Have a Bleeding Disorder? 9 Things to Know Before You Travel


Whether you plan on traveling by car, ship, train, or plane, if you or your child has a bleeding disorder, read this checklist before you go:

1. Obtain or create a travel letter / treatment plan. If you are being treated at an HTC (Hemophilia Treatment Center), ask them for a travel letter or treatment plan to take with you when you travel. It should include details such as:

  • contact information of the HTC, so that someone there can back you up in the event that you need further proof of your condition or help explaining your situation
  • notice of necessity of needles / ice packs / etc. during travel
  • detailed instructions for what to do in case of emergency (emergency care plan)
  • any other pertinent information regarding your condition (be as detailed as possible, even including things like current weight for appropriate dosage, emergency contacts, etc.).

2. Locate (and contact, if desired) the nearest HTC where you will be traveling. It can bring you peace of mind to know where to go in the event of an emergency, and it’s always helpful for them to have a heads up that you will be in the area. The information can be found at www.CDC.gov. If there is not an HTC in the area, talk with your HTC about possible alternatives like finding a hematologist in the area or a hospital, etc.

3. Bring original labels for medications. For example, if you are traveling with factor, bring the original box(es) that it came in. The original labels help airlines to identify the medication as legitimate and not a potentially dangerous substance. If the box is bulky, just fold it up or cut the label out to bring.

4. Ensure refrigeration for medication (when applicable).

  • If you are going on a cruise, you may need to request a room with a refrigerator.  Airlines can also accommodate refrigeration needs. It always goes more smoothly if you have contacted them in advance.
  • If you are traveling in a car with a cooler, consider placing a thermometer into the cooler so that you know just how hot or cold the medication gets. That way you will know if it is still good, and you won’t need to do any guess work.
  • In the event that you will encounter long periods of time with no access to refrigeration, bring sufficient breakable / instant icepacks (look for them in our shop!).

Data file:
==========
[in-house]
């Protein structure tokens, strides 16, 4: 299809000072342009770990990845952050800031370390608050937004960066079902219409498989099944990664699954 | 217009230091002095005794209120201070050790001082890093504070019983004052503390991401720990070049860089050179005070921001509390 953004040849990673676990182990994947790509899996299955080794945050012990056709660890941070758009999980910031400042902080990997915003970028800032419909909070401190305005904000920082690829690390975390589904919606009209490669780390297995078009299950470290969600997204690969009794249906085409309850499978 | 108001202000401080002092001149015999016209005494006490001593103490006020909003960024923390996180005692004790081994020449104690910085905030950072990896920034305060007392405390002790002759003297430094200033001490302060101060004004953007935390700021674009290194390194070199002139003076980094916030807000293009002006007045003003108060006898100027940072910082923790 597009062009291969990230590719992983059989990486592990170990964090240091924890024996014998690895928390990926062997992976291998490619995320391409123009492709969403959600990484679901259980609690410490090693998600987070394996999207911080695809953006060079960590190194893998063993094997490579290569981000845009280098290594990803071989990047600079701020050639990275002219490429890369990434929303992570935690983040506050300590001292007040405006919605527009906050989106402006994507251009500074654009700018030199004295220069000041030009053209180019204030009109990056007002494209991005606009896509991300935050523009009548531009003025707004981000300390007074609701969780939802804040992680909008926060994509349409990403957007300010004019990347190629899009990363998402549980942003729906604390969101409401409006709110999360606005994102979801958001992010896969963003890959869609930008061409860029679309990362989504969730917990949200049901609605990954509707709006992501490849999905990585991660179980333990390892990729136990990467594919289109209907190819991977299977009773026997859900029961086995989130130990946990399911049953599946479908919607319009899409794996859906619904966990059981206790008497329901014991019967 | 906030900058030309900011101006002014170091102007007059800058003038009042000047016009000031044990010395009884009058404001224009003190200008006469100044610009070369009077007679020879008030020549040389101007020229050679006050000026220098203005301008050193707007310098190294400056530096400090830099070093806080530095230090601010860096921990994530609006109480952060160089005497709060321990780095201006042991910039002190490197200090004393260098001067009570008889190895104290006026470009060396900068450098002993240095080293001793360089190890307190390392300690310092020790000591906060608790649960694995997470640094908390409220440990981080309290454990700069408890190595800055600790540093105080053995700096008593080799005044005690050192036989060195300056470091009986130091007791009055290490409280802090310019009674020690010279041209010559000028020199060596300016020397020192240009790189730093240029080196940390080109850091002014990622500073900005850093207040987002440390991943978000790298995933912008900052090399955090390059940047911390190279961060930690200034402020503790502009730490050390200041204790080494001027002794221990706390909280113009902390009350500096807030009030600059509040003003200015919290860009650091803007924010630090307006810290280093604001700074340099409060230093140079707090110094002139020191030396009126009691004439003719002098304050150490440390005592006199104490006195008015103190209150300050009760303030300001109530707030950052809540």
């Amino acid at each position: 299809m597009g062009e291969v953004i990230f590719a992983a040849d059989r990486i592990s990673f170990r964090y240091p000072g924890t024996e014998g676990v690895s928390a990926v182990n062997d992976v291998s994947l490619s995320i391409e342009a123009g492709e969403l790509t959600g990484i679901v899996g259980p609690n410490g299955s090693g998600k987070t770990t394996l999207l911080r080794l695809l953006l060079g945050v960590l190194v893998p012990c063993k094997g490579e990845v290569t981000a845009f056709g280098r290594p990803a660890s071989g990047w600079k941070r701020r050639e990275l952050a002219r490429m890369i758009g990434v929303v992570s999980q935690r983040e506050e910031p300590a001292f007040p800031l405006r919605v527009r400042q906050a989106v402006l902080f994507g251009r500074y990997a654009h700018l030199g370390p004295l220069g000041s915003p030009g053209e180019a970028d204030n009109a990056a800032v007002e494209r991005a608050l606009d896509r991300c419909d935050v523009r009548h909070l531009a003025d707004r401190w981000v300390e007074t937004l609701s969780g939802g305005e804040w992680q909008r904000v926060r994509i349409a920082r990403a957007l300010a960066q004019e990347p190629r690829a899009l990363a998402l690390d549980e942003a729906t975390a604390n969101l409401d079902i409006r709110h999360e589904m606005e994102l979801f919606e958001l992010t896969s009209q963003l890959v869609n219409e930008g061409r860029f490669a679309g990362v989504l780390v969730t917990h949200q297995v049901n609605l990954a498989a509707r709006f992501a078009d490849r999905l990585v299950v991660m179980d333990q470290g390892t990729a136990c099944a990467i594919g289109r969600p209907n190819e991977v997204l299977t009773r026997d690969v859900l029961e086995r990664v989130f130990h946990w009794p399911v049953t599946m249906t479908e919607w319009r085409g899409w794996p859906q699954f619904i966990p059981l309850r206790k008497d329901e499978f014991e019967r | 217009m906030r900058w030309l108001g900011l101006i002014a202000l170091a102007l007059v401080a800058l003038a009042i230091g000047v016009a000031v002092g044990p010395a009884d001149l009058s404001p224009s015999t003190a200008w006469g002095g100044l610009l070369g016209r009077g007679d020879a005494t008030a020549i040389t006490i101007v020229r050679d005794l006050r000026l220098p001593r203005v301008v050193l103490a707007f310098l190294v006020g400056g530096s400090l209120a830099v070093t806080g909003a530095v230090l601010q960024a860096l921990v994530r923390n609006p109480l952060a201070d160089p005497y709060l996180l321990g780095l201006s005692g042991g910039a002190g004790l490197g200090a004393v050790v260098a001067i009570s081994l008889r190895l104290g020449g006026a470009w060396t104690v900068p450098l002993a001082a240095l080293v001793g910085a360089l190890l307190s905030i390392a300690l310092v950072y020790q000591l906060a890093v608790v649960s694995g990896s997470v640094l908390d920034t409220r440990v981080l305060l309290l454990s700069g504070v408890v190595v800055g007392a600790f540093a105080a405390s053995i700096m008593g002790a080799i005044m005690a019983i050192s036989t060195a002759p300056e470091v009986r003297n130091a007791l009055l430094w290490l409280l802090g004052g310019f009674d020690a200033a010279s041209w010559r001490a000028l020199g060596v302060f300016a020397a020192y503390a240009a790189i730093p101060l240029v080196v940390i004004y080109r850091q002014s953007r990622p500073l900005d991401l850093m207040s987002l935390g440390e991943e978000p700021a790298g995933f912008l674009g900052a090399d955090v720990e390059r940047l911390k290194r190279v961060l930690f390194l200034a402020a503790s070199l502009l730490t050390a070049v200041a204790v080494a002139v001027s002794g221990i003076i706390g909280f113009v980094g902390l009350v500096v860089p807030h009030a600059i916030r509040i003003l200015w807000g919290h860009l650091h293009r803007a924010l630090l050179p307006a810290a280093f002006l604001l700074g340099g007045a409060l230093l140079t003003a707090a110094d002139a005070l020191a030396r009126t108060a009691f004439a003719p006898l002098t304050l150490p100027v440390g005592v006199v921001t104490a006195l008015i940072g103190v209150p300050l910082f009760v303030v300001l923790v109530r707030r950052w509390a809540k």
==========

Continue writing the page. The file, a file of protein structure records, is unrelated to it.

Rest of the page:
• Remember: do not re-chill your meds if they have gotten too warm. The expiration date may have been affected by the drop in temperature.

5. Consider informing people at places where you’ll stay about your situation before your arrival. Sometimes hotels, airlines, and cruise ships like to be made aware of anyone traveling/staying with them who might have special needs. This can help if special accommodations need to be made.

6. Check facilities for safety. If you are staying somewhere that offers any type of childcare, look to make sure that the facility is safe and that the activities planned are suitable for your child. Let the attendant at the facility know about your child’s unique situation. If you question the safety of your accommodations, run your concerns by your hematologist beforehand to get a proper handle on any potential risks.

7. Become familiar with the relevant rules / laws of the area where you will be traveling. For example, some countries have strict and extremely sensitive laws for certain drugs not on their pre-approved list. You may need to obtain a license from your doctor beforehand to carry your medical supplies into their land.

8. If traveling internationally, work with the WFH (World Federation of Hemophilia) to familiarize yourself with the hemophilia system in the country(ies) where you will be staying. Note that medications cannot legally be shipped internationally.

9. Always wear your medical ID! Whether you use a bracelet, a necklace, a card, or any combination of medical identification, it is important to have your medical information on you in the event of an emergency. Remember that some of the newer smart phones have operating systems that allow you to place your medical information in the “emergency” section of the phone. If your child has the bleeding disorder, you may consider a medical id on him/her, in addition to wearing one yourself, but with your child’s critical medical information.

Final piece of advice? Have fun on that trip! Don’t let the stress of a bleeding disorder overshadow your travels. With thorough preparation beforehand and observance of these 9 tips, you can rest easy knowing that you have done what you can to mitigate risk. Now, just enjoy. Bon voyage!

Leave comments below if you have any additional travel ideas you’d like to share. We’d love to hear your experiences. 


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